U.S. Intellectual History Blog

one month until conference submission deadline

Submissions for this year’s USIH conference are due on June 15. The conference will be held in New York City on November 17-18; the CFP is available here.

Potential attendees considering their submissions should know that the USIH conference committee understands intellectual history in an expansive fashion, and welcomes submissions from a wide range of fields and approaches. I would also draw the attention of those considering a submission to the fantastic participants who have already signed on for the conference’s special events.
Giving the keynote address will be Pauline Maier, the author of American Scripture: Making the Declaration of Independence and, more recently, Ratification: The People Debate the Constitution.

I am very excited about our two plenary roundtables this year. One (chaired by me) will be on the subject of American exceptionalism. The panelists will be:

  • Beth Bailey, author of America’s Army: Making the All-Volunteer Force and Sex in the Heartland, and co-author of The First Strange Place: The Alchemy of Race and Sex in World War II Hawaii;
  • Eric Foner, winner of this year’s Pulitzer and Bancroft Prizes for The Fiery Trial: Abraham Lincoln and American Slavery;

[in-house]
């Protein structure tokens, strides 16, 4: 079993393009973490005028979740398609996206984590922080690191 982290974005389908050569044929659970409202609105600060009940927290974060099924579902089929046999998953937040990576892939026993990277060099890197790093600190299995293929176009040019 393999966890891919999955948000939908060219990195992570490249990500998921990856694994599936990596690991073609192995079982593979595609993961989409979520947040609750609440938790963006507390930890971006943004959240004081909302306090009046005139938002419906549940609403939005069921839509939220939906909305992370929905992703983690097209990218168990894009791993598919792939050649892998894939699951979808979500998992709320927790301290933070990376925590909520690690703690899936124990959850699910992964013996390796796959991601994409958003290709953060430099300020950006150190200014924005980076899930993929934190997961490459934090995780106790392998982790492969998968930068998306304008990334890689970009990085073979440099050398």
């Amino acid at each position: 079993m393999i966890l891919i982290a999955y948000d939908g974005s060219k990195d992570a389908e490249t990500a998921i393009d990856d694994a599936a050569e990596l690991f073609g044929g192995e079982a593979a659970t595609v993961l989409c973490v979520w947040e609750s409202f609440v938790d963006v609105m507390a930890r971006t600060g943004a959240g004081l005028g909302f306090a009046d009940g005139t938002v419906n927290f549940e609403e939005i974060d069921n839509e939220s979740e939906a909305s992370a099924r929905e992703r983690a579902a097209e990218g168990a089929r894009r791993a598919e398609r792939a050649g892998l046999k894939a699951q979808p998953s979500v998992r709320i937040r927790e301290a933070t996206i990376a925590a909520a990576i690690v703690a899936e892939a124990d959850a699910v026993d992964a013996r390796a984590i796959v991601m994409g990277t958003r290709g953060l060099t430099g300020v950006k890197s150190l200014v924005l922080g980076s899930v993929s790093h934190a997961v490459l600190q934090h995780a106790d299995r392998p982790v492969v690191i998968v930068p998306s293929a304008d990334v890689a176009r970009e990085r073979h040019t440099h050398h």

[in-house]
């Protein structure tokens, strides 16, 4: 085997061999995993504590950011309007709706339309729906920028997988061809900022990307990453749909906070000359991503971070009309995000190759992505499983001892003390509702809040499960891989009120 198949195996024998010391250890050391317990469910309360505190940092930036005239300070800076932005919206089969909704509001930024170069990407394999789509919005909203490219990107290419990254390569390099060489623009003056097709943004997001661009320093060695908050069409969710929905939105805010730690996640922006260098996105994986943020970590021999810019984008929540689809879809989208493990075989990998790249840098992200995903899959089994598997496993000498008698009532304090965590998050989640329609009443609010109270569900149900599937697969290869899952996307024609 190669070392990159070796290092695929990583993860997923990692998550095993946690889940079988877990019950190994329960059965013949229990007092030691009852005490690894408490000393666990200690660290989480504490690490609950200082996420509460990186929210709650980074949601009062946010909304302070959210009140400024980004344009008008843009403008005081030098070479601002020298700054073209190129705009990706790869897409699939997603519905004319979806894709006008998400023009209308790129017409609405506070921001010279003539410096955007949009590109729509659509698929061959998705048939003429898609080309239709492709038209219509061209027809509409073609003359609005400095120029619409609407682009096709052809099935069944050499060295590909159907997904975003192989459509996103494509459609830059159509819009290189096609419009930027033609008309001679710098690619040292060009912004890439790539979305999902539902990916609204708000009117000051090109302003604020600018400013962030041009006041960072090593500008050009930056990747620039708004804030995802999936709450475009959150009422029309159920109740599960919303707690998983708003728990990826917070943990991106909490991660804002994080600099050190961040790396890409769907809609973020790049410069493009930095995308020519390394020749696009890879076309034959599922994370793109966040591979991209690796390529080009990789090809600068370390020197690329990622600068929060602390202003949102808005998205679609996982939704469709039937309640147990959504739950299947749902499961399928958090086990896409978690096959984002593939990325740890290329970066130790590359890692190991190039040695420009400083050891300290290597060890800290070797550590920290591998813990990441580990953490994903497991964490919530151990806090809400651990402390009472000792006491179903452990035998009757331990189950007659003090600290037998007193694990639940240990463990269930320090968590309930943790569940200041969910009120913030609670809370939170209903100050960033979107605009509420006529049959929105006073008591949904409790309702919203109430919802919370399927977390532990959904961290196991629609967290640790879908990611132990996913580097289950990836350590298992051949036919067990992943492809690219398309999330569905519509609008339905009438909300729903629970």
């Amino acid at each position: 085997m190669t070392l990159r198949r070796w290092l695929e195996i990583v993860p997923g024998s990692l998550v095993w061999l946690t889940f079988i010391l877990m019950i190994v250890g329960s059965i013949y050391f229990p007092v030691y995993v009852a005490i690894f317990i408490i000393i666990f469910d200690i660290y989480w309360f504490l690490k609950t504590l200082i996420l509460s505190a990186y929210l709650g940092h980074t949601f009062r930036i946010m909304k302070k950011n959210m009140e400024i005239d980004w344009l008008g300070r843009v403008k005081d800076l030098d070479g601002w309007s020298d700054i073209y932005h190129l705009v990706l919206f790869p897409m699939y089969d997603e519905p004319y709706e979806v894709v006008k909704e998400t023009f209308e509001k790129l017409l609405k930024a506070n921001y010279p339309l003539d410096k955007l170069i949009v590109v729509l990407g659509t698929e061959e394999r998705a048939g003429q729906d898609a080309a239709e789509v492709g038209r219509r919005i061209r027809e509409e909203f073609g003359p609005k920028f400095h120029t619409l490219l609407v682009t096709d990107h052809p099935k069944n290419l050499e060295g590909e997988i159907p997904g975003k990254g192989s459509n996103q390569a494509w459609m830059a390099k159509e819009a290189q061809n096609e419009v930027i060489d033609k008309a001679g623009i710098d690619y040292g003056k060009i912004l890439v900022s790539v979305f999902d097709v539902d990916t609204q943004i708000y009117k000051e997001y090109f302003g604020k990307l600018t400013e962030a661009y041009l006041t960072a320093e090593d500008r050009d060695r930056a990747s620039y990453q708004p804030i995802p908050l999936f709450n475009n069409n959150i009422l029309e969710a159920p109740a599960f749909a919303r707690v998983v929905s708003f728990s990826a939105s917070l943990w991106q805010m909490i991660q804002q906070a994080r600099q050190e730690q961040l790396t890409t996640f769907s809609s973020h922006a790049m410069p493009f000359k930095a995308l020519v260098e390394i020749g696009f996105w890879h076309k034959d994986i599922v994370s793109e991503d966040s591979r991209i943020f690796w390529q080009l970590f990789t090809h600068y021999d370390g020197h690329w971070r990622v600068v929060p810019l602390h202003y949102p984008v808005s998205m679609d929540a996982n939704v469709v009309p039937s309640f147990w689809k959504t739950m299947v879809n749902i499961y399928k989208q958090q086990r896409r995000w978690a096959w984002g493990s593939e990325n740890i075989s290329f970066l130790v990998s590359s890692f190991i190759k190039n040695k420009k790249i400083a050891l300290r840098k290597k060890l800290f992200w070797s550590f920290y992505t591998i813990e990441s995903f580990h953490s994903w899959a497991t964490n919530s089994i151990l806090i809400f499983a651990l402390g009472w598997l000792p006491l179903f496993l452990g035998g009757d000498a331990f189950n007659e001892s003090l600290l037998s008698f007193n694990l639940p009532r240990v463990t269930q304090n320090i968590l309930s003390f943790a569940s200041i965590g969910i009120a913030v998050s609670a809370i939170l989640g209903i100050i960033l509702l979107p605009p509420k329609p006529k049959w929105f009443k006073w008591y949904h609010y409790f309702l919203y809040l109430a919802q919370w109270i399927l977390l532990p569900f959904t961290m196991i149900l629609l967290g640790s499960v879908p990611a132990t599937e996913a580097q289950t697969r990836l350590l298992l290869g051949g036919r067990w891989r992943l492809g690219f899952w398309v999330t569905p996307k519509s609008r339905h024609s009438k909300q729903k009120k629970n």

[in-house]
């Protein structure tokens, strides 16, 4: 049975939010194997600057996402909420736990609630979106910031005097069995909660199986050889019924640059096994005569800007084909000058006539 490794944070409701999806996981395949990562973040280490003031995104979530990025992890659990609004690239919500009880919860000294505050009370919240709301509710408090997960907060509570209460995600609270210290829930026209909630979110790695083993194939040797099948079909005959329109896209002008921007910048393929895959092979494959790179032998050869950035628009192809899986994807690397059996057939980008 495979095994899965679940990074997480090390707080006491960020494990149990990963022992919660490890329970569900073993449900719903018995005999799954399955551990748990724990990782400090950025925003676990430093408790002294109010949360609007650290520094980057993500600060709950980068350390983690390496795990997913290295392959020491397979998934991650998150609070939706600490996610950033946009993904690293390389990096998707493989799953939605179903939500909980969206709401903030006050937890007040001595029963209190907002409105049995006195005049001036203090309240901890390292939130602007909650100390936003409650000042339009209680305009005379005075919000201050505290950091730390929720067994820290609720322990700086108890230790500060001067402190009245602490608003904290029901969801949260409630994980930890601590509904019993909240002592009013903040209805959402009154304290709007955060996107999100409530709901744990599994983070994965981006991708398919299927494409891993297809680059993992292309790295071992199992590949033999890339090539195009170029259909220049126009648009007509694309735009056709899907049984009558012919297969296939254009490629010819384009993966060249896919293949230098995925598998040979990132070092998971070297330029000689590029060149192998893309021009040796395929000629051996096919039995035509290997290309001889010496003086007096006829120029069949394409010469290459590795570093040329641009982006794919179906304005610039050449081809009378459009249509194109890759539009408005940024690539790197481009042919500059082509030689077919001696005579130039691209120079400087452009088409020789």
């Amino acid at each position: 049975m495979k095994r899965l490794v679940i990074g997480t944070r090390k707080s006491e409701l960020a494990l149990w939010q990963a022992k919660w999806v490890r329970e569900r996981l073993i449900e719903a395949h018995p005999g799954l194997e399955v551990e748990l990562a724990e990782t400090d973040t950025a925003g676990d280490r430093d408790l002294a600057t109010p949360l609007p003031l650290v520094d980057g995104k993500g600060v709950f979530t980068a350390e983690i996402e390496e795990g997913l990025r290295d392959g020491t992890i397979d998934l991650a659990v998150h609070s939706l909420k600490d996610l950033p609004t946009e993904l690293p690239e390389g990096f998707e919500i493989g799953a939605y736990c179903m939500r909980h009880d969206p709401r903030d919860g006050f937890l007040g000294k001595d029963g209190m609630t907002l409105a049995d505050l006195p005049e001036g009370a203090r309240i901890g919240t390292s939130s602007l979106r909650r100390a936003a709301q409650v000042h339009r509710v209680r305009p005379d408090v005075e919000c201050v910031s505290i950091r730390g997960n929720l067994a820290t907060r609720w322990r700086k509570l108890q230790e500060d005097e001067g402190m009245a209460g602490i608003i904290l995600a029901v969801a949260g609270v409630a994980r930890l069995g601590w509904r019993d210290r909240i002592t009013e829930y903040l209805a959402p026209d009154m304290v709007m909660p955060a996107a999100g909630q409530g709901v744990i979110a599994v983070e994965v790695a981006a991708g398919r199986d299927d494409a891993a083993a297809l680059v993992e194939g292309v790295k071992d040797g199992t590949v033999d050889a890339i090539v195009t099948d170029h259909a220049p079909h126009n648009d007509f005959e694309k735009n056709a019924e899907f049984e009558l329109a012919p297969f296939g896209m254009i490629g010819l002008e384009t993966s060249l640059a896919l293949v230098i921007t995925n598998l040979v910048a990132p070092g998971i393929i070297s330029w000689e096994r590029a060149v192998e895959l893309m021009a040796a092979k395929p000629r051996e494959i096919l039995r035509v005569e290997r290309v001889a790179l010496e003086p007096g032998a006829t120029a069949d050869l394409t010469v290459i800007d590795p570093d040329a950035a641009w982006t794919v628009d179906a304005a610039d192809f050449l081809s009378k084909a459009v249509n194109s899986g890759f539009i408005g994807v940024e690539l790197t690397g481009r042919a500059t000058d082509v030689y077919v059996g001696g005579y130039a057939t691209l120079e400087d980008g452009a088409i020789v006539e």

• Michael Kazin, author of A Godly Hero: The Life of William Jennings Bryan, The Populist Persuasion, and the forthcoming American Dreamers: How the Left Changed a Nation; and
  • Rogers Smith, author of Civic Ideals: Conflicting Visions of Citizenship in U.S. History and Stories of Peoplehood: The Politics and Morals of Political Membership.
The other plenary panel will consider the topic of the women’s intellectual tradition in the United States. The lineup for that one has not yet been finalized, but Louise Knight, author of Citizen: Jane Addams and the Struggle for Democracy and Jane Addams: Spirit in Action, has agreed to chair and assemble the panel. It looks to be a great event, and I will pass along the details as soon as they are confirmed.
Finally, I encourage those who might be interested in putting together a panel for the conference to use this blog as a bulletin board toward that end. If you email me a short message with information about your proposed topic, what you might be looking for in other submissions, and your own contribution, I will be happy to post it here so that others might contact you.
I look forward to reading over all of the upcoming submissions.
Mike O’Connor, Chair

Conference Committee
2011 U.S. Intellectual History Conference